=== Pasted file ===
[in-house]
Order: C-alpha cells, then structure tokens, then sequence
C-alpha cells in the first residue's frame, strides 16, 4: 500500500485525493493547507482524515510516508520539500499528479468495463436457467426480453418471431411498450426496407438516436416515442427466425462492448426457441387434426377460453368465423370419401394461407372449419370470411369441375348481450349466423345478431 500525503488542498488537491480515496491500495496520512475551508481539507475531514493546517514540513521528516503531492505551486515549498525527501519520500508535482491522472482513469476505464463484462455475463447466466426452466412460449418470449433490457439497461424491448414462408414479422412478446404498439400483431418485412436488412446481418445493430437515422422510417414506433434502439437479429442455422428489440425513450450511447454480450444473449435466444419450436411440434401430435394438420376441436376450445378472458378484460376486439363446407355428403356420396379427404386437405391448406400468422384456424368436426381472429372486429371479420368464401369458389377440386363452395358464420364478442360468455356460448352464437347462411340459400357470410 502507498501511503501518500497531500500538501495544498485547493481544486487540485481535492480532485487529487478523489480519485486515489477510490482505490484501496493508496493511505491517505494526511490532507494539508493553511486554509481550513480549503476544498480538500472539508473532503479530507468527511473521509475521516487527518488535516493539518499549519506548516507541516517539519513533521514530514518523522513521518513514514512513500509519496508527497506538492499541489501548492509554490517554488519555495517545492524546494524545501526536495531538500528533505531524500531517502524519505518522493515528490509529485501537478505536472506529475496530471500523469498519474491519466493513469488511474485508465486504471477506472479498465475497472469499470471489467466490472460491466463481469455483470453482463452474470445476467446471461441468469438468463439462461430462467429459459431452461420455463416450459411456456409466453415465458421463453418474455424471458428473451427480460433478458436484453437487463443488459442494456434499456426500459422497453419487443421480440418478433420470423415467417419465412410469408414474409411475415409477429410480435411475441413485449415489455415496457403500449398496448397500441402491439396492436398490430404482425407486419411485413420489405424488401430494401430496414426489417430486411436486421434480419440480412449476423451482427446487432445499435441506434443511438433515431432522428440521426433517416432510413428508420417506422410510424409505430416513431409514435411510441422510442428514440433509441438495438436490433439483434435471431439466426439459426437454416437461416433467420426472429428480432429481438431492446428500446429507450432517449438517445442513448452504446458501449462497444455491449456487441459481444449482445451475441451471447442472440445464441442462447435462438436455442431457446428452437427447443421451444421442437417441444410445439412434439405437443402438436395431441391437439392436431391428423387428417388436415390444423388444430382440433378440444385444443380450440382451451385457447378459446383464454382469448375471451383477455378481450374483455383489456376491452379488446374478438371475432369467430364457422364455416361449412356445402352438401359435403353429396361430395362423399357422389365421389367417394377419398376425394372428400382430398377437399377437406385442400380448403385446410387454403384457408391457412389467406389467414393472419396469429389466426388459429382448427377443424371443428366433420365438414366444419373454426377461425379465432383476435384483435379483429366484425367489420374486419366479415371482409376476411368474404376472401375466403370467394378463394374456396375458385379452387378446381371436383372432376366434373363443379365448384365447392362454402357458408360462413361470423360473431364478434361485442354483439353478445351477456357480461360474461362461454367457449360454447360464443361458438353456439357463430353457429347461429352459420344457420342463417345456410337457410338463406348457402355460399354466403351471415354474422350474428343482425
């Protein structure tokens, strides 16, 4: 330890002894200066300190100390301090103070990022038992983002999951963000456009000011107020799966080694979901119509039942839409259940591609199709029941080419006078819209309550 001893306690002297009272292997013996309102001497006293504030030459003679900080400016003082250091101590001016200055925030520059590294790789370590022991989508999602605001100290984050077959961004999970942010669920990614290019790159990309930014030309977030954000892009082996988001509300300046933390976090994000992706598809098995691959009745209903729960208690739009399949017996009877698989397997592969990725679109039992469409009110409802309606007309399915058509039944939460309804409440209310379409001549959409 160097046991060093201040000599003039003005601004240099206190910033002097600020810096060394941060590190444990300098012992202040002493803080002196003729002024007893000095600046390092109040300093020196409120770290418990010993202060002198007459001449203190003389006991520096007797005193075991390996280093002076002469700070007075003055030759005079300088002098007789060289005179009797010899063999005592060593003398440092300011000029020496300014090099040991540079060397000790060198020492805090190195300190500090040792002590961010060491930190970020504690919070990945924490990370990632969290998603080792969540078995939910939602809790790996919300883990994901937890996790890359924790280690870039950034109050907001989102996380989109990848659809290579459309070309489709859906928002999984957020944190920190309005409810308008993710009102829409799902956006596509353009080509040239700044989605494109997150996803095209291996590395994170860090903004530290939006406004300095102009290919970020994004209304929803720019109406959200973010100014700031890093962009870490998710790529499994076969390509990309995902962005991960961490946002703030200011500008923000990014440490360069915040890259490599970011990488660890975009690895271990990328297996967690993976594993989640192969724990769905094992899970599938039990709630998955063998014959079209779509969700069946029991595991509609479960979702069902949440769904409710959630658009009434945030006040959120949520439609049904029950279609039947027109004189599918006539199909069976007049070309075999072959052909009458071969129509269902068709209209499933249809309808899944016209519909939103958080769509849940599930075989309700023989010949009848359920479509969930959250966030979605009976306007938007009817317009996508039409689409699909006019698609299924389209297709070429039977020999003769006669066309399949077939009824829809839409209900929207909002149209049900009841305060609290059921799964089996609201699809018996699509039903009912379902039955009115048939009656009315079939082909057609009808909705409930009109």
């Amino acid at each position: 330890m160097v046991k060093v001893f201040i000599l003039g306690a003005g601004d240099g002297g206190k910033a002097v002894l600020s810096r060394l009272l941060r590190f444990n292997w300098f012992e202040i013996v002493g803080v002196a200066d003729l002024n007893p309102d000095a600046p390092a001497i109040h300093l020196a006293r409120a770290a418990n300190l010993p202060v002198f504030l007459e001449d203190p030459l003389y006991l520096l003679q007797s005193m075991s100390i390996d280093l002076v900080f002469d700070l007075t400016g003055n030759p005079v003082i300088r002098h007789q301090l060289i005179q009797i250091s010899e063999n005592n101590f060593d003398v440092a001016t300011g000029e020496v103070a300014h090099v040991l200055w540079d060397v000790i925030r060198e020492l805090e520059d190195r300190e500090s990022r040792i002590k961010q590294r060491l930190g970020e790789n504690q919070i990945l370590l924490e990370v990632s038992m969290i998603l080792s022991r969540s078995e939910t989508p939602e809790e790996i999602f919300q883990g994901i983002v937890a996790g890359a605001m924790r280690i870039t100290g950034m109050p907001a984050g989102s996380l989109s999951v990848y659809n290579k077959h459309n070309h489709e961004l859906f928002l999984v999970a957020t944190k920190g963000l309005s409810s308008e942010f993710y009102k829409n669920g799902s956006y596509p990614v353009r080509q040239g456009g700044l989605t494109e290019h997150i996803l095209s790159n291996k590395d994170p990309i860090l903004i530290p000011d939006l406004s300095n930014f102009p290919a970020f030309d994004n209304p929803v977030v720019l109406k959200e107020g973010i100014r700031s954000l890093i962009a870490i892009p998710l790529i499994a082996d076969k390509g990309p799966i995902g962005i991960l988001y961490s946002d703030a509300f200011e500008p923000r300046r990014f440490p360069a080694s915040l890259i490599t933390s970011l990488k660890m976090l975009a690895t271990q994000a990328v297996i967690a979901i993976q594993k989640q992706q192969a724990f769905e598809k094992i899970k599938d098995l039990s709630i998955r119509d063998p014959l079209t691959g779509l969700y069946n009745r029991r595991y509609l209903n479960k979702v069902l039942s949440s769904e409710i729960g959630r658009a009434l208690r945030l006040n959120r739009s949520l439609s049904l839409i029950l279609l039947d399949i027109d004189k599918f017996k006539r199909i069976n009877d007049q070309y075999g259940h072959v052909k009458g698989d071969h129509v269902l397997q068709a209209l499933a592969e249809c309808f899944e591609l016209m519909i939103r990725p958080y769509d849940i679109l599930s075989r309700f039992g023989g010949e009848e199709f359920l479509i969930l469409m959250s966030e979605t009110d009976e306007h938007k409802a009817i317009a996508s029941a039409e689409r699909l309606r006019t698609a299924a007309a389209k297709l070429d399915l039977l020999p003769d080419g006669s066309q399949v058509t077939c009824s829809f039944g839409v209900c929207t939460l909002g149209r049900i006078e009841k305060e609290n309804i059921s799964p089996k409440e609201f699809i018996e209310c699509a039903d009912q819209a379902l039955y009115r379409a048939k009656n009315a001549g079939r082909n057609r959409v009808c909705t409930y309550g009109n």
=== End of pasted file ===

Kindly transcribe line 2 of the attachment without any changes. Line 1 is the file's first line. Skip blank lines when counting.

Order: C-alpha cells, then structure tokens, then sequence